Does it create an air of suspense and/or tension?
Does it trace a journey through time and/or distance?
Does it encourage the reader to suspend disbelief?
In my first attempts to write what I considered to be an “effective” description, I hewed closely to my disciplinary training as a historian, and soon found myself writing more of a narrative than a collections description. My first draft of the collection description read more like an exhibition label than an object description that might accompany the boat in a collections search. The need for brevity within a collection description was a new concept for me – my dissertation-writing style would need to be scaled back. I wanted to include multiple political perspectives since this object interacts with contemporary political events. However, that muddied the delivery of pertinent historical facts that would place the boat in research context.
After meeting with Ariana and discussing the differences between a collections description and a museum tag, I decided to split the labor in half. First, I rewrote the description, focusing on conveying a clearer curatorial voice and sticking closer to the most important facts:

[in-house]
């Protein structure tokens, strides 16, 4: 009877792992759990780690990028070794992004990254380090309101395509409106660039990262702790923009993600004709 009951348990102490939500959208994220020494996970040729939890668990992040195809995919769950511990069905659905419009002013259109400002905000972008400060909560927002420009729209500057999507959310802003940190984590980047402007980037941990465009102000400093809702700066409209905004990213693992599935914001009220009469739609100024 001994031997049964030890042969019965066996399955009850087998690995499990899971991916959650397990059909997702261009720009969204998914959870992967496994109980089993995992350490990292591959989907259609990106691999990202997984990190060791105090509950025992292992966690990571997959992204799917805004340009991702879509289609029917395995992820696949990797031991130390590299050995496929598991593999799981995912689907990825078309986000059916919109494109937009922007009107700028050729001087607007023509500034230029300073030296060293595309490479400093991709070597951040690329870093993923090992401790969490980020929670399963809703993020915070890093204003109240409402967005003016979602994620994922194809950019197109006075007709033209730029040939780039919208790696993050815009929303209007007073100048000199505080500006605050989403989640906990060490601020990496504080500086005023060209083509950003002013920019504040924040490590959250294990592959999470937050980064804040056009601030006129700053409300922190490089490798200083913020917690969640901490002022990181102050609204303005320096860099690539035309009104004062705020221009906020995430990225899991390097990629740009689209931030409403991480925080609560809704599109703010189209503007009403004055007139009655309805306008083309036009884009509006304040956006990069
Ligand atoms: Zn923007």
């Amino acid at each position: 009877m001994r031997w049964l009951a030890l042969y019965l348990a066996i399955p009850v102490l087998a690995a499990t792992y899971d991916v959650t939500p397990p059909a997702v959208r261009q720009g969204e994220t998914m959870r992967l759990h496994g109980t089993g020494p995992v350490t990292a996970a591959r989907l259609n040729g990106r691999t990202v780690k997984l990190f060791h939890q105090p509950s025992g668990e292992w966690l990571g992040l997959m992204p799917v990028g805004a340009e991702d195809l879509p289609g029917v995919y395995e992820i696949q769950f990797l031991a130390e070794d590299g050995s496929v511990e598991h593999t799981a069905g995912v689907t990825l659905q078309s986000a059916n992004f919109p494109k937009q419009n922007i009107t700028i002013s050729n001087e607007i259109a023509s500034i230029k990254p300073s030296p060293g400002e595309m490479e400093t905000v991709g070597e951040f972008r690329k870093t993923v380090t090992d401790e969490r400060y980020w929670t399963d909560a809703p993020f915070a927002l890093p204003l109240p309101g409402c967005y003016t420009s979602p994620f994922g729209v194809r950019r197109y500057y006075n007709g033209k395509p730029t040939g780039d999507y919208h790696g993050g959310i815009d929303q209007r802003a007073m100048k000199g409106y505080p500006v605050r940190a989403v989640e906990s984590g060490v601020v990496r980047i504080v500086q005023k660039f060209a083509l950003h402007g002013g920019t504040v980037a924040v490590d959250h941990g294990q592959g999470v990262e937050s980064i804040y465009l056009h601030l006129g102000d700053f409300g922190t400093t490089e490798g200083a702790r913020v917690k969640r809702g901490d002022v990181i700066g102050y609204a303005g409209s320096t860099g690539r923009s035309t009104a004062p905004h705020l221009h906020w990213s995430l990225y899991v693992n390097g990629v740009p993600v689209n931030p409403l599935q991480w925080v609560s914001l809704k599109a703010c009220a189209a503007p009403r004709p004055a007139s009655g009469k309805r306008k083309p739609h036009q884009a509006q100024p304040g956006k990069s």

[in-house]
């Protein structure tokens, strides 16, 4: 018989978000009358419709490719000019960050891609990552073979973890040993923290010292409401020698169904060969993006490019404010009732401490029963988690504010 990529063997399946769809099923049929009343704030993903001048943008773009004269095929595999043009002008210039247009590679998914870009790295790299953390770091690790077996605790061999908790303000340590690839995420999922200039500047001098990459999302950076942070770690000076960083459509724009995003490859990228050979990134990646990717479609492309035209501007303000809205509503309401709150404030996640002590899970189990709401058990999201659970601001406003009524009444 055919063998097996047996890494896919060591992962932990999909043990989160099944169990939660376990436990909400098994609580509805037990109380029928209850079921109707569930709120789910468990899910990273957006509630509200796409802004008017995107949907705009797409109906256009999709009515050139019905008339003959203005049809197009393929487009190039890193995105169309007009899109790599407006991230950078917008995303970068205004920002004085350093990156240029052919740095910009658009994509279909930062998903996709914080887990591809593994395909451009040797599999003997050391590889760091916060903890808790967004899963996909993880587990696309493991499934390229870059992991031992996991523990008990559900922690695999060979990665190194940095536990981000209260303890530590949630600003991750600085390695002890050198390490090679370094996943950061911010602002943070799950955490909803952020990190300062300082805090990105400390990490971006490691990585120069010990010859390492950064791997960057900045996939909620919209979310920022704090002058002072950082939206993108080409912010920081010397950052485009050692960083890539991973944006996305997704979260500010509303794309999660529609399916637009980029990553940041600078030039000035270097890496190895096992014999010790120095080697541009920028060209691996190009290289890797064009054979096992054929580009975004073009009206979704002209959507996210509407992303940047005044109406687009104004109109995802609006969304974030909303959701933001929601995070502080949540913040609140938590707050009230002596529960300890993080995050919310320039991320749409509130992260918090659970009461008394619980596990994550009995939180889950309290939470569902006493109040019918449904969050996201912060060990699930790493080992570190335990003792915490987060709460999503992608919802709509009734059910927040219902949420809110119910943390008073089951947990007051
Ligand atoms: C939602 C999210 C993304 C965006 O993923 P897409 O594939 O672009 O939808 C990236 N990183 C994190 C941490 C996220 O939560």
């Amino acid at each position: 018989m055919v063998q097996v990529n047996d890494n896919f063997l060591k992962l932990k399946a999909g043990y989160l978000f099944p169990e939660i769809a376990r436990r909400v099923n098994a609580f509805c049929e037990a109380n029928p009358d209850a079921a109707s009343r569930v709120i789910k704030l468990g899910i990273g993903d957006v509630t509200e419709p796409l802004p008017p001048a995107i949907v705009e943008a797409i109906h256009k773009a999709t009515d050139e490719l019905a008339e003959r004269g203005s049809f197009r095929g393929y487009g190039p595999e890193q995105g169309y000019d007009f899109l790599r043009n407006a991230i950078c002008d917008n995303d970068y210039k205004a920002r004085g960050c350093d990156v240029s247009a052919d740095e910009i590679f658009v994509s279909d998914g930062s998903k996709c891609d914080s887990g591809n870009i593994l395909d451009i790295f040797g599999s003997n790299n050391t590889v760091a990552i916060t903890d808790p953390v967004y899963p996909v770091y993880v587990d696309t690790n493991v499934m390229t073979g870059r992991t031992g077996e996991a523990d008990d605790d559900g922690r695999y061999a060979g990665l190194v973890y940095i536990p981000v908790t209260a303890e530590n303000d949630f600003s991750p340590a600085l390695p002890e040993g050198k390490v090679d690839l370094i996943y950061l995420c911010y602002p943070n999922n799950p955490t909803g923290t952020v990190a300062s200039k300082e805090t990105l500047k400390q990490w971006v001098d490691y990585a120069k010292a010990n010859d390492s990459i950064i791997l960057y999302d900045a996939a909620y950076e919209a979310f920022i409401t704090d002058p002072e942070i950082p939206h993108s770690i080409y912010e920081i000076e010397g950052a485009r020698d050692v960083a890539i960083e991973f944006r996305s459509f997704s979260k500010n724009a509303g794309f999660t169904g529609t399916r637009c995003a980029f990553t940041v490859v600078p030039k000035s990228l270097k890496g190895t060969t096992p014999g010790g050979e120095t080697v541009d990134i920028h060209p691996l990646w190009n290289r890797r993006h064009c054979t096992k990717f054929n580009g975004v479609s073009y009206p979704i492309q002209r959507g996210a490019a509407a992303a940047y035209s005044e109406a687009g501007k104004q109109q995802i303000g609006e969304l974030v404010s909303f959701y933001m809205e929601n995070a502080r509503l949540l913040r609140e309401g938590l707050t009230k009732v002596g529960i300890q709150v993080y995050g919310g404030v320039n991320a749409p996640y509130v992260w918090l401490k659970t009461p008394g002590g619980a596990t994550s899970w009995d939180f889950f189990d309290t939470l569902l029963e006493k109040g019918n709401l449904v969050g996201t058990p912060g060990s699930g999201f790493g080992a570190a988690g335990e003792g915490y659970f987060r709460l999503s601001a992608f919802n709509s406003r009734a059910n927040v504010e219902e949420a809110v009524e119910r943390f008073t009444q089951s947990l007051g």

Some Cuban emigrants construct vessels like the one seen here from miscellaneous materials including discarded wood, sets of tires, and even converted taxis and trucks to travel the 90 miles from Cuba to the U.S. Known as balseros, rafters, or boatpeople, the largest single group of 125,000 Cubans departed from the port of Mariel to the U.S. in 1980. Between 1959 (Cuban Revolution) and the Mariel boatlift of 1980, 500,000 Cuban immigrants entered the United States.